In WCF, channels provide a general model for working with this diversity. Figure 1 shows the basics of how channels are used.

Figure 1: WCF communication depends on channels

Figure 1: WCF communication depends on channels


Whether acting as a client, a service, or both, all software that communicates via WCF relies on one or more channels. As the figure shows, a stack of channels is created between a WCF client or service and the communication mechanism it relies on. The lowest channel in this stack always does the same job: It maps the message being sent to whatever mechanism is used to transport that message. Accordingly, this bottom component is known as the transport channel. WCF ships with transport channels for HTTP, TCP, MSMQ, and more.

One or more other channels can sit on top of the transport channel, each providing a specific service. For example, one channel might provide reliable transfer using WS-ReliableMessaging while another implements WS-Security. A channel can even implement its own multi-party protocol exchanges if necessary. Whatever its function, each channel provides services to the channels above it in the stack and relies on services provided by the channels below it. How lower-layer channels implement their services is invisible to the channels above them, so, for instance, only the transport channel knows how messages are actually sent and received.

While WCF ships with a number of standard channels, it's also possible to create custom channels. For example, an organization might choose to implement specialized security behaviors in a custom channel. Third parties are also free to create their own channels, such as the custom transport channel IBM has implemented for communication via WebSphere MQ.

How Applications Use Channels: Bindings

Channels are a useful way to factor communication functions into reusable chunks. Yet requiring a developer to understand all of the available channels, then explicitly combine them for each application he creates would be excessively complex. To make this easier, WCF allows using a group of channels together by specifying a binding. Figure 2 shows how this looks.

Figure 2: A binding corresponds to a group of channels

Figure 2: A binding corresponds to a group of channels


By specifying a particular binding, a WCF client or service implicitly creates a channel stack that implements a particular set of communication behaviors. (It's worth pointing out that this is a somewhat simplified description; don't assume that the actual WCF classes correspond exactly to how they're pictured here.) The service defined by a particular WCF interface might be accessible via just one binding, as in IExampleA on the left, or simultaneously accessible via more than one binding, as in IExampleB on the right.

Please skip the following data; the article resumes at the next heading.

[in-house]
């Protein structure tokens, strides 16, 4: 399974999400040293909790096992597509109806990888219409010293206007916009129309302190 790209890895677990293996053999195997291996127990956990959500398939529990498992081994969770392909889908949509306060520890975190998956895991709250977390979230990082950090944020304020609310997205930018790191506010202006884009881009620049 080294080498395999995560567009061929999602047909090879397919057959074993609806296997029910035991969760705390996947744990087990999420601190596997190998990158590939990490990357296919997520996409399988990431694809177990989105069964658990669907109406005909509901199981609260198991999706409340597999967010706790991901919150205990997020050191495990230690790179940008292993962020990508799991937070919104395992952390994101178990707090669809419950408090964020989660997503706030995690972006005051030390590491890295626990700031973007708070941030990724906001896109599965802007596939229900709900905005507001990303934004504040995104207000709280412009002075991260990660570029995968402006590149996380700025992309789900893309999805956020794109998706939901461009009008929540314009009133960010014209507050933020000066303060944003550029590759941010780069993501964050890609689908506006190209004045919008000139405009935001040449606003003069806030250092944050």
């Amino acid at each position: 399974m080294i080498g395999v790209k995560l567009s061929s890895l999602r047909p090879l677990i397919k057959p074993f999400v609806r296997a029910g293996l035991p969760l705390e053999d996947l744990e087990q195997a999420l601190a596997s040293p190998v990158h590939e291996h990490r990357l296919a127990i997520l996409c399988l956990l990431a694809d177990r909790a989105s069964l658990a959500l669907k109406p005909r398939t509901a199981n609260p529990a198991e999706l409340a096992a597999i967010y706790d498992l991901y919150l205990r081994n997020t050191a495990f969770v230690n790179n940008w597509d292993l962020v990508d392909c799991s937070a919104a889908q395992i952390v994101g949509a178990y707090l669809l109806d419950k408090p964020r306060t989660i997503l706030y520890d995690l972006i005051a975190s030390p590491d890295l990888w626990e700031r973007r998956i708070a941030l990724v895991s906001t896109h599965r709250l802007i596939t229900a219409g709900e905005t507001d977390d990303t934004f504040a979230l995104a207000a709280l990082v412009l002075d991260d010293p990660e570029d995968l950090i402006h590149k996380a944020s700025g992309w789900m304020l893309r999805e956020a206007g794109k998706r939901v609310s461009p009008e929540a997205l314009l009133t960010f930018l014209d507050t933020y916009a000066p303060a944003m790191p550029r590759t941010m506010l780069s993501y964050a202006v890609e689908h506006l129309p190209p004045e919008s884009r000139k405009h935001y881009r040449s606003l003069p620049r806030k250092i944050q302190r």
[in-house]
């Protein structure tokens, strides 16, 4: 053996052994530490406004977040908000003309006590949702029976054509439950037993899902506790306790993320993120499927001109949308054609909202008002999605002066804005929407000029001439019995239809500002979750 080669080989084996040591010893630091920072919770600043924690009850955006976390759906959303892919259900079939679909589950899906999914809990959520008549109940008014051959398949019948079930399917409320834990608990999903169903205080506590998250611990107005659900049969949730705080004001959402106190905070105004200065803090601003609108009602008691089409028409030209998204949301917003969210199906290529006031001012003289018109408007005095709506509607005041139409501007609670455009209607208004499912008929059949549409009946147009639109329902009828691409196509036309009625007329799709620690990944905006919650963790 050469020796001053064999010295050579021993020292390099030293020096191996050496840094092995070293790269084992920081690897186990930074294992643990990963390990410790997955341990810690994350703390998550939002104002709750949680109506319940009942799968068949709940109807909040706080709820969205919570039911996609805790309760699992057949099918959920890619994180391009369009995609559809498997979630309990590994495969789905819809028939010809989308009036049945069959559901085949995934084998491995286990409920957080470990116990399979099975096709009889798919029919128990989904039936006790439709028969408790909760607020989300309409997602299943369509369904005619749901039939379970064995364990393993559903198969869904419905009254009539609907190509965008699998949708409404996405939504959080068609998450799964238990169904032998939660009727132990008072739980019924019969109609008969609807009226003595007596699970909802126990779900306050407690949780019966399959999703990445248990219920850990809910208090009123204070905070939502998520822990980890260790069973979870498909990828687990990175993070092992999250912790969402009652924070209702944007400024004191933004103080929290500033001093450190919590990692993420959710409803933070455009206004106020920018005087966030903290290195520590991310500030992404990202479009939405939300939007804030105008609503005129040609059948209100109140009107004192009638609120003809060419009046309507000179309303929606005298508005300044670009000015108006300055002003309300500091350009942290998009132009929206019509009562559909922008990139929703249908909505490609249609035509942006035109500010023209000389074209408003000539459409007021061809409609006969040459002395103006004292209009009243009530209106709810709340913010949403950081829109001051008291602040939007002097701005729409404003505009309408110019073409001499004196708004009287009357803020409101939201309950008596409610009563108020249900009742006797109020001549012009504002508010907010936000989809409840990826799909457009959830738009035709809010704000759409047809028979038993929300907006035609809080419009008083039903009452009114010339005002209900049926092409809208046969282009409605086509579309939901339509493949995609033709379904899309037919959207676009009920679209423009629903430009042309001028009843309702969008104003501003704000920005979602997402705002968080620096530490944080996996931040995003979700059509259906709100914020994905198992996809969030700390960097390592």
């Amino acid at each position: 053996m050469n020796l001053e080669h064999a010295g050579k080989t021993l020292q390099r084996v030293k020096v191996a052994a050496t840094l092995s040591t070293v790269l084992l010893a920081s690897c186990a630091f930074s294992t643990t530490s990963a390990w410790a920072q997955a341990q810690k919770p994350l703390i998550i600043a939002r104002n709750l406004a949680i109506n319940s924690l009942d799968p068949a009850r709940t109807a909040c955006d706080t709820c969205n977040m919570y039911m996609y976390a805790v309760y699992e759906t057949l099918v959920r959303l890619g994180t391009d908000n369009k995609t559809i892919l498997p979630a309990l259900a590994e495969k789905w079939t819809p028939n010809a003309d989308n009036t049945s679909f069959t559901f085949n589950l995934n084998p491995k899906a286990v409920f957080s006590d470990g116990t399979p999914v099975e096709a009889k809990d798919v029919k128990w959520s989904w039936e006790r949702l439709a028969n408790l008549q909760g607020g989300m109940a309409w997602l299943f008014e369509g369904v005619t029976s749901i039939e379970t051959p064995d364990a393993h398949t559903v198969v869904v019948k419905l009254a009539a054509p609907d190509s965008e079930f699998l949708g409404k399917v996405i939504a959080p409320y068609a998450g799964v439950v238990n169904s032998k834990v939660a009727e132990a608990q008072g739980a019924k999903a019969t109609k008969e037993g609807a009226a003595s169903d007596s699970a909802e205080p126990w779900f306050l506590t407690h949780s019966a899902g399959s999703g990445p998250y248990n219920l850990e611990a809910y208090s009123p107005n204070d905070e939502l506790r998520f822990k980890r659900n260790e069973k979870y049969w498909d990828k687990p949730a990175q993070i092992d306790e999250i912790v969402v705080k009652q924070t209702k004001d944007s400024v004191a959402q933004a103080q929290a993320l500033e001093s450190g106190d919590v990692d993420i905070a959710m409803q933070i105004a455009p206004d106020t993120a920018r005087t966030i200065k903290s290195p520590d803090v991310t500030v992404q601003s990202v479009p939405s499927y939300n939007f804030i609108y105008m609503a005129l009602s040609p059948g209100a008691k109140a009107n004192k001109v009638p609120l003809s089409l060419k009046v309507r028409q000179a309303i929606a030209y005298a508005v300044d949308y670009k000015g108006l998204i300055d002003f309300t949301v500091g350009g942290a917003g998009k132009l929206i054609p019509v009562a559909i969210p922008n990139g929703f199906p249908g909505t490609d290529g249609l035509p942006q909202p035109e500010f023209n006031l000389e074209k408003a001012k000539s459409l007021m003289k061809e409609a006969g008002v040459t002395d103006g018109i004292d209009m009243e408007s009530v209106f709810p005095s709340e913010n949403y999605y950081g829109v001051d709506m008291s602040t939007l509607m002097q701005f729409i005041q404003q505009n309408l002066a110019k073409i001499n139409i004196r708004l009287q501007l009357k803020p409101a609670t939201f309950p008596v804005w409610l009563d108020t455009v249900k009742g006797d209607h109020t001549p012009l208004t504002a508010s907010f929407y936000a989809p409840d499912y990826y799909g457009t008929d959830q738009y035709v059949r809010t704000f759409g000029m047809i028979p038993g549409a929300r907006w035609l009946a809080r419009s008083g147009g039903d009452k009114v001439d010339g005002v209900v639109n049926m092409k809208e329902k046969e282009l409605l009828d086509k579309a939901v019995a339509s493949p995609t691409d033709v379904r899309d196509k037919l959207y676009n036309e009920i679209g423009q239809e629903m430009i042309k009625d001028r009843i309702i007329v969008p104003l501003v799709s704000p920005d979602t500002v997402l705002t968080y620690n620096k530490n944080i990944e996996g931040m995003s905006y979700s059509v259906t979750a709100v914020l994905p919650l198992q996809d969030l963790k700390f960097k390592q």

As Binding 1 shows, bindings can be simple, containing just a transport channel. They can also be more complex, as are Binding 2 and Binding 3. And as the figure suggests, it's common for different bindings to use the same kinds of channels. In this example, for instance, the channel types for Binding 2 are a superset of those in Binding 1, while Binding 2 and Binding 3 use many of the same channel types but rely on different transport channels.

WCF provides a number of built-in bindings, most of which are described later in this overview. Developers can use these bindings as is, or they can customize them to meet their requirements. If necessary, developers can also create new bindings from scratch.

Whatever bindings a developer chooses, an application can indicate those choices in a configuration file (although it's also possible to specify bindings directly in code). Each binding is associated with an endpoint, as shown here:


This example defines an endpoint whose address is a particular URI, then specifies the binding that endpoint uses and the contract (e.g., the interface) available at that endpoint. To be accessible via multiple bindings, the same contract can be associated with multiple endpoints, each of which specifies a different binding.

This quite general framework of channels and bindings was created to let WCF support many kinds of distributed applications, whatever their communication requirements. As those requirements change, new channels can be created and new bindings defined. The best way to get a sense of how these concepts can be applied is to walk through the communication styles and bindings that WCF provides in the .NET Framework 3.5.

WCF Communication Options in the .NET Framework 3.5

While the built-in communication options in WCF don't address every communication need an application might have, it's fair to say that they will address a large percentage of those needs, especially the most common ones. All are implemented using channels, and all are made visible to developers through bindings. This section describes each of these options.

Interoperable Communication using SOAP and WS-*